Prior to the pandemic economy shutdowns, less than 10% of Americans in the workforce were full-time remote workers. Virtually none of the auto retail positions were performed from home. But in the US, nearly half of workers transitioned to work from home (WFH) and a good portion will likely continue that way of a hybrid of in-office and remote. While most dealership positions don’t have that luxury, it’s becoming apparent that the WFH shift is affecting compensation rates that could affect dealers and their staff.
For employers, the idea is that employees working from home should reduce payroll expenses. It’s an attractive practice that offers increased flexibility, reduced stress, and higher morale, and nearly one-quarter of workers surveyed by OwlLabs stated they “would take a pay cut of up to 10% to work remotely”. The opposite appears to be occurring, though.
Payscale reports that remote workers performing the same job as non-remote workers are currently paid 8.3% more. Generally, remote workers earn 7.5% more than non-remote workers. Increased pay from employers willing to allow WFH benefits has generated the opposite effect as desired.
Lucrative WFH pay for specialized positions
For some positions like retail and customer service, remote and non-remote workers earn nearly the same pay. But for positions in the technology industry as well as finance and insurance, there are disparities that lean heavily in favor of remote workers. In finance and insurance, WFH positions are paid 31.7% more, on average. For technology jobs, compensation averages 39.4% more for those who work remotely. Likewise, marketing and advertising positions and information technology have opportunities that pay a third more working remotely than going to the office.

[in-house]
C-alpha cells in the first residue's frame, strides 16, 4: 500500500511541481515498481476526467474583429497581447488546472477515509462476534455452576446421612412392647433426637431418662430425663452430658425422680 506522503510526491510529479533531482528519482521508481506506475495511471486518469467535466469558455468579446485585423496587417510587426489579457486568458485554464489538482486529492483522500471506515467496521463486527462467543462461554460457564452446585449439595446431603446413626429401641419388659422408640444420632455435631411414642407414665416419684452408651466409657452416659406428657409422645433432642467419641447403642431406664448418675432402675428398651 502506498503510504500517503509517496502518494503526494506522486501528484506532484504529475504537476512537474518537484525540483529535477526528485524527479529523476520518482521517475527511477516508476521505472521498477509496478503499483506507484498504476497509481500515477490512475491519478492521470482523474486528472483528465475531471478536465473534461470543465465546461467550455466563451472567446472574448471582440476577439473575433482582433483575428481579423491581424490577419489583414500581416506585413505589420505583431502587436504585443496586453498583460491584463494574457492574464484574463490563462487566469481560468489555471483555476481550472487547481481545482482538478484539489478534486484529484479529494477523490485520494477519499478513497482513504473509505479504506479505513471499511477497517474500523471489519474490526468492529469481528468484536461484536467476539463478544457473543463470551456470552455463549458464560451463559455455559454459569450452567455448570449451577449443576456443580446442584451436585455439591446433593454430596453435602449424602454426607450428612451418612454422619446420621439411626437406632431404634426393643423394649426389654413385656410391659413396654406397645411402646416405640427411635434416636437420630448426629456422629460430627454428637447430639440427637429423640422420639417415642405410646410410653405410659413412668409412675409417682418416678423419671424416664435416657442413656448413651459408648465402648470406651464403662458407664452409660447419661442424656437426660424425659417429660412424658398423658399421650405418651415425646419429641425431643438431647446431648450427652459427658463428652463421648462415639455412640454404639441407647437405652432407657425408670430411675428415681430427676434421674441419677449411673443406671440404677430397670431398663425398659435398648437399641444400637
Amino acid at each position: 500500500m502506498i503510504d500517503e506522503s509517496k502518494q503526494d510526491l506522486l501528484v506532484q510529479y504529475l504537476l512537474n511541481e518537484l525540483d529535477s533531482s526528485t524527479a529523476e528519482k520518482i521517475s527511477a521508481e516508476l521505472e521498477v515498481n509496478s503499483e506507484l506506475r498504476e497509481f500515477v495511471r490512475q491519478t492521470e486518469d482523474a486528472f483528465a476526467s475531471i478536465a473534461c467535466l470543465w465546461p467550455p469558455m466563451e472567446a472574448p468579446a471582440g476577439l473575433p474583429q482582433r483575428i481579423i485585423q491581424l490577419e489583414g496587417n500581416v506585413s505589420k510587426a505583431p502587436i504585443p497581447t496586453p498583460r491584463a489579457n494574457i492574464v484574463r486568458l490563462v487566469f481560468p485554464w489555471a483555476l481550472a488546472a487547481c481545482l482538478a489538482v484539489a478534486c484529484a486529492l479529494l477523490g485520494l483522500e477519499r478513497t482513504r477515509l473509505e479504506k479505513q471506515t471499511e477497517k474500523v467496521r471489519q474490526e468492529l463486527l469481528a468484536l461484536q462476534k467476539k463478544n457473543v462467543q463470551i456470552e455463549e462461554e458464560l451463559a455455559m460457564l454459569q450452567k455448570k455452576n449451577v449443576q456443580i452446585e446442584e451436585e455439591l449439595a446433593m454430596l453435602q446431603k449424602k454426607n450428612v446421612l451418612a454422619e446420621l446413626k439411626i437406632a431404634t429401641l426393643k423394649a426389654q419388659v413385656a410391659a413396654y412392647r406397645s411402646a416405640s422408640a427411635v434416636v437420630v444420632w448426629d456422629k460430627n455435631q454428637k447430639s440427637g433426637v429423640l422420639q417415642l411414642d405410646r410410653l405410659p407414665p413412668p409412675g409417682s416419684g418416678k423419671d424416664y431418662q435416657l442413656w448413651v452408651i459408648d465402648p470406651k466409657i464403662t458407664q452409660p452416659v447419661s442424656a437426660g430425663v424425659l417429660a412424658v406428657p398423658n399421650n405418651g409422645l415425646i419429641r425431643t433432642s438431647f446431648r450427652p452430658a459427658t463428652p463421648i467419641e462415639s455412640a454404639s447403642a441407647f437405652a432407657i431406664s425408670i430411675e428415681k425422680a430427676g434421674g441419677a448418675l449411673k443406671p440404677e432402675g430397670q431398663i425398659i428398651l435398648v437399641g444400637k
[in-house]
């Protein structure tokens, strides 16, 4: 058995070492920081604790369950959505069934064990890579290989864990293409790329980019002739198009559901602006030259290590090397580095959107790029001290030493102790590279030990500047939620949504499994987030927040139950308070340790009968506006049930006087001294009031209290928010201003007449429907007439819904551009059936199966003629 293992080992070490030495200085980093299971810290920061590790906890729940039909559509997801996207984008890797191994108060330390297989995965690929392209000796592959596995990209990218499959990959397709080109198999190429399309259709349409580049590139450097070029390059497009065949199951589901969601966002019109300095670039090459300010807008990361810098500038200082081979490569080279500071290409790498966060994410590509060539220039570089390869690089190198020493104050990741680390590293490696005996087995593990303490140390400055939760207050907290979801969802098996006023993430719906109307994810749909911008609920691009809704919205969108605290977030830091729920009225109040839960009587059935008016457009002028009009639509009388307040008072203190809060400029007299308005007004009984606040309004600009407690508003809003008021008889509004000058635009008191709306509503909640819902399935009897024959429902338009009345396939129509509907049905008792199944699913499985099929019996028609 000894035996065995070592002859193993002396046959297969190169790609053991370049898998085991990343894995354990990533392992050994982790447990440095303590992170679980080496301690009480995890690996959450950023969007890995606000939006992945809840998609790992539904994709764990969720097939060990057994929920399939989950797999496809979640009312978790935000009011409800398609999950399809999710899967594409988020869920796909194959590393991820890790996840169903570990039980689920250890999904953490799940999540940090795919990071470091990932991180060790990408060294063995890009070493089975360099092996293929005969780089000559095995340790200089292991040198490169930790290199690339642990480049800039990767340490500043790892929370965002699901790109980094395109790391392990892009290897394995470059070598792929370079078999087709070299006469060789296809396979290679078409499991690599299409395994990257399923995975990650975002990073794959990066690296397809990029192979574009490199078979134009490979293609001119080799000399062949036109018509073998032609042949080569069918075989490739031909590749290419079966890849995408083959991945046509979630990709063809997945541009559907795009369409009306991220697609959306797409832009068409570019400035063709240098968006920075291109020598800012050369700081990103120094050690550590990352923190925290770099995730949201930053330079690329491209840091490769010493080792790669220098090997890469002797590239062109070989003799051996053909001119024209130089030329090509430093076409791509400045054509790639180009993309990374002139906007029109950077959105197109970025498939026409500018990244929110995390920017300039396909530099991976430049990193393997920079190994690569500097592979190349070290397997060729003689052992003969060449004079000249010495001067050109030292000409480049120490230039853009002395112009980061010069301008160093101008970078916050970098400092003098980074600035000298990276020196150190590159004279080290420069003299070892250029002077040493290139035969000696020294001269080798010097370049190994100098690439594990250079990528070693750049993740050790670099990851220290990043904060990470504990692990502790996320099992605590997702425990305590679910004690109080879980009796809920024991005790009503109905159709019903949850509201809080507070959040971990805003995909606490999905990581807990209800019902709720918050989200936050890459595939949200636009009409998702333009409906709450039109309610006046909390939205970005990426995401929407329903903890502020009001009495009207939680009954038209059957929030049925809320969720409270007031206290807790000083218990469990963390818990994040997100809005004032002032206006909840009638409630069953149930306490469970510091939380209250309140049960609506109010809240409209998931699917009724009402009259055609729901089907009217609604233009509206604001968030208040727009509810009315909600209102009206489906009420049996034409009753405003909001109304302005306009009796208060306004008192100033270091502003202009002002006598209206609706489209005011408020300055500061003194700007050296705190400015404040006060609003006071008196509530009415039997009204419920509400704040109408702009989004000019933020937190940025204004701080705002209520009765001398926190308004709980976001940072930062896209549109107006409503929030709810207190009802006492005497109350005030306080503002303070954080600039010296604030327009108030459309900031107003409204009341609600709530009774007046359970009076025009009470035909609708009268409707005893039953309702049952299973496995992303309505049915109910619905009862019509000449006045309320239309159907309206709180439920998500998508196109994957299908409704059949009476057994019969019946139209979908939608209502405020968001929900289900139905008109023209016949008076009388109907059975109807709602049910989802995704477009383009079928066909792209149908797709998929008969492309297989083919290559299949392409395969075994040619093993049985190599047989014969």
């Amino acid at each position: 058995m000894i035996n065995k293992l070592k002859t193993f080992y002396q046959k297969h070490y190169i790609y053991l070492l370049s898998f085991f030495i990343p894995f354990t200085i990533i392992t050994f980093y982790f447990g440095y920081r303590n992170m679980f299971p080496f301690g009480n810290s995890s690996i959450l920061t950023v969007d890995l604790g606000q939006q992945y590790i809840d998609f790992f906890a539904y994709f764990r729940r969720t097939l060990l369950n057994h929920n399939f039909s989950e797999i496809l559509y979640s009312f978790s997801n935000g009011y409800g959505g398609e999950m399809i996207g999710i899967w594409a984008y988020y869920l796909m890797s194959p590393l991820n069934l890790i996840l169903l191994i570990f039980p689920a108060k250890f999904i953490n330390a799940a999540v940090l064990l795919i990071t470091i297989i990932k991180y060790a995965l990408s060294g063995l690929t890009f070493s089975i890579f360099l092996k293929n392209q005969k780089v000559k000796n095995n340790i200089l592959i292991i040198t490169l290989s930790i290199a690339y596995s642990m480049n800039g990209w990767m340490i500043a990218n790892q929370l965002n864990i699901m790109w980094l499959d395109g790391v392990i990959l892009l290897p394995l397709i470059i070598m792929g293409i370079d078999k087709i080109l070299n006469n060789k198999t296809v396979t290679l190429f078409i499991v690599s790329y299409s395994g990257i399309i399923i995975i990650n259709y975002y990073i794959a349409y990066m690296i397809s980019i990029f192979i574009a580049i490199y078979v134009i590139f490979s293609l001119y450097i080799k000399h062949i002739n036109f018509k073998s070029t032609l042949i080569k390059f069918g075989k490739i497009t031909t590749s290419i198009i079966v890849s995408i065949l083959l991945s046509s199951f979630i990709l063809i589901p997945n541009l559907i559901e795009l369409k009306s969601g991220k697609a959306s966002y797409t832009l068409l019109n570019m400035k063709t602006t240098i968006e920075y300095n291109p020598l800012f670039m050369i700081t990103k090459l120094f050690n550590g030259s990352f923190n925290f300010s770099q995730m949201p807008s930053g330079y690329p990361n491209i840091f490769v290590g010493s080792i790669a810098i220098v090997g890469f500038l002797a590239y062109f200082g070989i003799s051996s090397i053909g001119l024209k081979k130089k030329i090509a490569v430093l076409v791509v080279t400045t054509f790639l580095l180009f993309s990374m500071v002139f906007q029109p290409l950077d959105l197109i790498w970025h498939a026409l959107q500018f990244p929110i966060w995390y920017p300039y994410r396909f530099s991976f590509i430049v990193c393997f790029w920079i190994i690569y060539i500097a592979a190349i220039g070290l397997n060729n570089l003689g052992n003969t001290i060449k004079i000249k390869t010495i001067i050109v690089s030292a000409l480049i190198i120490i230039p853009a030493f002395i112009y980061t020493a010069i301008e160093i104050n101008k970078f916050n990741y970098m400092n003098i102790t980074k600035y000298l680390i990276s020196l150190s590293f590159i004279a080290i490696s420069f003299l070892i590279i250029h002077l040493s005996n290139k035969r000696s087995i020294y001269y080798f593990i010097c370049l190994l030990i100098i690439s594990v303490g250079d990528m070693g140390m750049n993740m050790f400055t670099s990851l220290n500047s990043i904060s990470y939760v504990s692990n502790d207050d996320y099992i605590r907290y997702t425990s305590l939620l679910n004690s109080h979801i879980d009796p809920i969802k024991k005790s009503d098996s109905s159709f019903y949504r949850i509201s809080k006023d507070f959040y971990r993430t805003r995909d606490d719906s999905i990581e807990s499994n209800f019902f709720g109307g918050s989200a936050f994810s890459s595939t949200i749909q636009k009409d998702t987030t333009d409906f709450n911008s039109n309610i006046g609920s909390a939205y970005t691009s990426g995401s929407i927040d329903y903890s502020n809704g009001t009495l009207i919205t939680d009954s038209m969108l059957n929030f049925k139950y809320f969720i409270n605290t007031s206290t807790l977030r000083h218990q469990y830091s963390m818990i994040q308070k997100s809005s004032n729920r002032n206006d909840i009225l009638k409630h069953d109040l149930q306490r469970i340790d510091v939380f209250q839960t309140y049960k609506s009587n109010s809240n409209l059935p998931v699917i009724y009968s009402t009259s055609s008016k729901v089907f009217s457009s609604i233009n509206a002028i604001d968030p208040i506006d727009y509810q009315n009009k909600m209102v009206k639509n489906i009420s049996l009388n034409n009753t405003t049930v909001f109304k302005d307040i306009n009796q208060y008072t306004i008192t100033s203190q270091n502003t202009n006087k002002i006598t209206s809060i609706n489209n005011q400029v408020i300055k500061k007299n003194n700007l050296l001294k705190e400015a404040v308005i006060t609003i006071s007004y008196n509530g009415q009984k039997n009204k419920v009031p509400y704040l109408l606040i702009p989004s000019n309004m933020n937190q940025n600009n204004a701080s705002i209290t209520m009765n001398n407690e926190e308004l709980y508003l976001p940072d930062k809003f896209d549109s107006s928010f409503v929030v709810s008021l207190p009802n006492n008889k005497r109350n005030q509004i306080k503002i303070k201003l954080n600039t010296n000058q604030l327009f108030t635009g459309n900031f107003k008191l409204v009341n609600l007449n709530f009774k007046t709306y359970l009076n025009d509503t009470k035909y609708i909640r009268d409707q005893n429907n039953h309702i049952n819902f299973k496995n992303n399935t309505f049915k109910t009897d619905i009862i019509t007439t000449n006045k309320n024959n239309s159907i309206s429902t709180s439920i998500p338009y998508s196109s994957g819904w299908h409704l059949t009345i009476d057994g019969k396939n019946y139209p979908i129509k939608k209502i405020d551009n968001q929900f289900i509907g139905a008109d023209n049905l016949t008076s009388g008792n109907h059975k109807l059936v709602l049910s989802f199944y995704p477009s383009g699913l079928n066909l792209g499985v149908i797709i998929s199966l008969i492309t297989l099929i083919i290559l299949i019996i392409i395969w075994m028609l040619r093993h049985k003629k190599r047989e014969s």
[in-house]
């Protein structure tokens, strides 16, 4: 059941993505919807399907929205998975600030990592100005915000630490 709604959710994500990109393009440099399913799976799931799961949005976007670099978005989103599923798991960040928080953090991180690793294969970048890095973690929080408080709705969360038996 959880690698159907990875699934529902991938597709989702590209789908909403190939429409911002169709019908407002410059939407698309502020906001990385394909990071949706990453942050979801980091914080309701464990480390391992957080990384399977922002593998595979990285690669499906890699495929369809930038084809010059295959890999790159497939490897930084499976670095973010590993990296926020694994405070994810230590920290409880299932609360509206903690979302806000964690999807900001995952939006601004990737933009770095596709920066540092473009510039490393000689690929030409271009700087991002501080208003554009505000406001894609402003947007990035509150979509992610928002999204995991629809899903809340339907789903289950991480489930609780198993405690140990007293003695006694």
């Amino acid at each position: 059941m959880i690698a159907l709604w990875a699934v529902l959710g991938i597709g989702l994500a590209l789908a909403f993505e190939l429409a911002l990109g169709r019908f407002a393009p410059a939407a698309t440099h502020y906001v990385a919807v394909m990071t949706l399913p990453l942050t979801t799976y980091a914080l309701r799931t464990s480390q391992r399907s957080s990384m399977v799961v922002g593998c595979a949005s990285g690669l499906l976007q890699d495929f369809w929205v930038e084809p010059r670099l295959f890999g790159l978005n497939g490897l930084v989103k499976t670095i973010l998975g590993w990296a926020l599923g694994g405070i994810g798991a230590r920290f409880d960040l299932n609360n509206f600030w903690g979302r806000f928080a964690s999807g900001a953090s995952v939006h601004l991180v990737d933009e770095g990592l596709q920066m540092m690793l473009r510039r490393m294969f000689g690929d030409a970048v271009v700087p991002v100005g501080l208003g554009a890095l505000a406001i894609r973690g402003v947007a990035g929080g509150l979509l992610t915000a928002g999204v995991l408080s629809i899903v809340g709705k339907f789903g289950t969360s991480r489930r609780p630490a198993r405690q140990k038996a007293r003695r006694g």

These specialized jobs are in high demand and often require skills obtained through post-secondary education and years of job experience. Although typically on the upper end of the pay scale anyway, they’re also in industries that don’t require face-to-face interaction most of the time. But why does that matter in the auto retail industry, for example?
Why it affects dealerships
For employers that have roles across a wide range of industries, these high-paying WFH positions challenge their ability to staff appropriately. For instance, an IT specialist for a dealership or dealer group that’s paid a median wage nationally could easily be tempted to switch to a WFH position with a regional, national, or international company with more flexible hours and higher compensation for their work.
The same can be said for F&I positions. Although one of the top-paying positions in many dealers – not to mention some of the highest revenue-generating positions – F&I managers have a unique set of skills that are highly sought after by finance and insurance companies. Remote work options could pose a risk of poaching some of the most valuable team members in dealerships.
Know where they stand
For HR managers and department heads, it’s crucial to know your team’s worth and their perceived value. If there’s a chance that they’re exploring WFH options, you should be aware. Be in frequent discussions with employees to determine their job satisfaction and if they’re satisfied with their pay. Although working remotely isn’t for everyone, the higher pay could influence them to take a remote position.
Should you lose key team members in the high-demand industries previously mentioned, it can be nearly impossible to replace them with someone as productive, costing your dealership tens of thousands of dollars monthly until someone new gets up to speed. Have HR look into WFH comparisons and adjust pay plans as needed to retain your human capital.
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